Already the Lightning look like they could be a young carbon copy of the Chicago Blackhawks, who beat Tampa on Monday night for their third Cup in six years. From ownership to the roster, the right decisions could get the Lightning back to the final.
Tampa Bay owner Jeff Vinik could follow Chicago's Rocky Wirtz in stabilizing the franchise, so the breeding ground is there. Stamkos is a respected young leader like Toews, Victor Hedman a game-controlling defenceman like Duncan Keith and Nikita Kucherov could develop into some facsimile of Patrick Kane.
The Lightning even have prospects waiting in the wings to be the next generation: Jonathan Drouin may soon be a regular like Teuvo Teravainen, and Andrei Vasilevskiy looks like the future in goal. But the onus is on Lightning general manager Steve Yzerman to push the right buttons this off-season and beyond.
If Yzerman stays true to the patient vision he used to remake the Lightning after their 2011 Eastern Conference final run, he'll give himself a chance to get it done.
"There are no quick fixes, no real solutions," Yzerman said recently. "You kind of just stick with the process. Really trying our best to hang on to your draft picks, try to make good choices, then give them time to develop."
Like Bowman inherited Toews, Kane and Keith, Yzerman had Stamkos and Hedman as franchise cornerstones. Signing Stamkos this summer to a long-term extension like Toews and Kane got might be the next step of that process, and Kucherov, Tyler Johnson, Ondrej Palat and Alex Killorn will need new deals in the coming years.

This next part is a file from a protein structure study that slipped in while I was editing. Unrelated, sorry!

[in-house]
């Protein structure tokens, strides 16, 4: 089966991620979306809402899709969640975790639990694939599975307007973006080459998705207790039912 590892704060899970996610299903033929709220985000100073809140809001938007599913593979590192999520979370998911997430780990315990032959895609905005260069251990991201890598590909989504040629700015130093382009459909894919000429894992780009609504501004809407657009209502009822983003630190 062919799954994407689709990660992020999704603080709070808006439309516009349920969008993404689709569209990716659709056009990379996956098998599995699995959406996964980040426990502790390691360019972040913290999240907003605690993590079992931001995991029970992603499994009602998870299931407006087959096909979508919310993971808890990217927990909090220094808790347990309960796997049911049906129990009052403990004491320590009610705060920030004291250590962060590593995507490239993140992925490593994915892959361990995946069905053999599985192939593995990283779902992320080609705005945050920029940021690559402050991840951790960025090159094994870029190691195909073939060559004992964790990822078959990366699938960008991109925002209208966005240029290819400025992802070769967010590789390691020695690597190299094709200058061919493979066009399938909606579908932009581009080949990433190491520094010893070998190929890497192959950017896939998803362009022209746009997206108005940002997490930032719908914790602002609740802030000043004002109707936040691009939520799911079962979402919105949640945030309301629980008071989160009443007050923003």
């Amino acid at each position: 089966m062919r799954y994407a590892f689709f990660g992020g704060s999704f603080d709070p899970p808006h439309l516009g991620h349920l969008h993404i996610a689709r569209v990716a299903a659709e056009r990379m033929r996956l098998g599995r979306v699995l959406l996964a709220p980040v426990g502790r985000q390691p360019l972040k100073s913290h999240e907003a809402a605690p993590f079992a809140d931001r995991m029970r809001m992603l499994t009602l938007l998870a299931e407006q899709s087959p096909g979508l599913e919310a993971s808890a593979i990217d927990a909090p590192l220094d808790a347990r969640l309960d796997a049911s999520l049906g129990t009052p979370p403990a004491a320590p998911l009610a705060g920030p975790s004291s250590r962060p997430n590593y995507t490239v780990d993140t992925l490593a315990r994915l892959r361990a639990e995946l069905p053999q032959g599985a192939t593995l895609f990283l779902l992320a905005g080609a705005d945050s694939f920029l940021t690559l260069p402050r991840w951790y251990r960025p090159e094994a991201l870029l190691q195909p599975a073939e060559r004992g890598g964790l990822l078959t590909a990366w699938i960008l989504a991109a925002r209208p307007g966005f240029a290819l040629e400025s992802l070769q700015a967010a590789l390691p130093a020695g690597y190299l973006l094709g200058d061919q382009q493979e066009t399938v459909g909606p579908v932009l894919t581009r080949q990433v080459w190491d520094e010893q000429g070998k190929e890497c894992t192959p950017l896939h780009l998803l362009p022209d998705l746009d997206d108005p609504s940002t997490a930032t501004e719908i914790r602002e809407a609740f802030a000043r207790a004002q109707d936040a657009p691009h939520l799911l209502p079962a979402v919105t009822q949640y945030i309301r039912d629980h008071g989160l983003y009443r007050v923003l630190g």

Bowman after winning the Cup in 2010 had to make difficult choices in a salary-cap environment. He isolated the core, which included forwards Toews, Kane, Patrick Sharp and Marian Hossa and defenceman Keith, Niklas Hjalmarsson and Brent Seabrook and traded Dustin Byfuglien, Brian Campbell and Andrew Ladd, among others.
Draft picks like Brandon Saad and Andrew Shaw took their place for the 2013 Cup run, and Teravainen and defenceman Trevor van Riemsdyk came up for this one.
"What we try to do with our young players is not rush them to the point where the expectations are unrealistic," Bowman said. "When they do make it into the NHL, they’ve had some time to develop their game, to gain some confidence usually in the American (Hockey) League."
The Lightning may be more like the Detroit Red Wings of the near future in that many of the young players — Johnson, Palat, Killorn and Kucherov — won in the AHL with coach Jon Cooper like Grand Rapids Griffins stars Gustav Nyquist, Tomas Tatar and Tomas Jurco did under Mike Babcock's replacement, Jeff Blashill.
Tampa Bay's biggest issue might be having too many good, young forwards, but from depth Yzerman could shore up the blue line headlined by Hedman and Anton Stralman. He already swapped out Brett Connolly for draft picks after trading first- and third-rounders to acquire veteran defenceman Braydon Coburn at the deadline.
Filling holes through trades and free agency can't be overlooked, either. Bowman plugged in Michal Handzus in 2013 and then Brad Richards and Antoine Vermette this year, while Yzerman has acquired Stralman, Ryan Callahan and Valtteri Filppula to complement the core.
When Blackhawks coach Joel Quenneville called Richards last off-season, he told the veteran free agent before hanging up: "Come to Chicago. We'll win a Cup." Tampa Bay is already an attractive free-agent destination as proven by Filppula and Stralman signing in the place affectionately known as "Hockey Paradise."
"I think, No. 1, you have to convince agents, players, everyone that, 'Hey, they're for real down there, they run a really good program, it's somewhere we can be successful,'" Yzerman said, adding that the combination of no state income tax and warm winters doesn't hurt. "Ultimately players, they want to be successful. They want to go to an environment where they can be successful."
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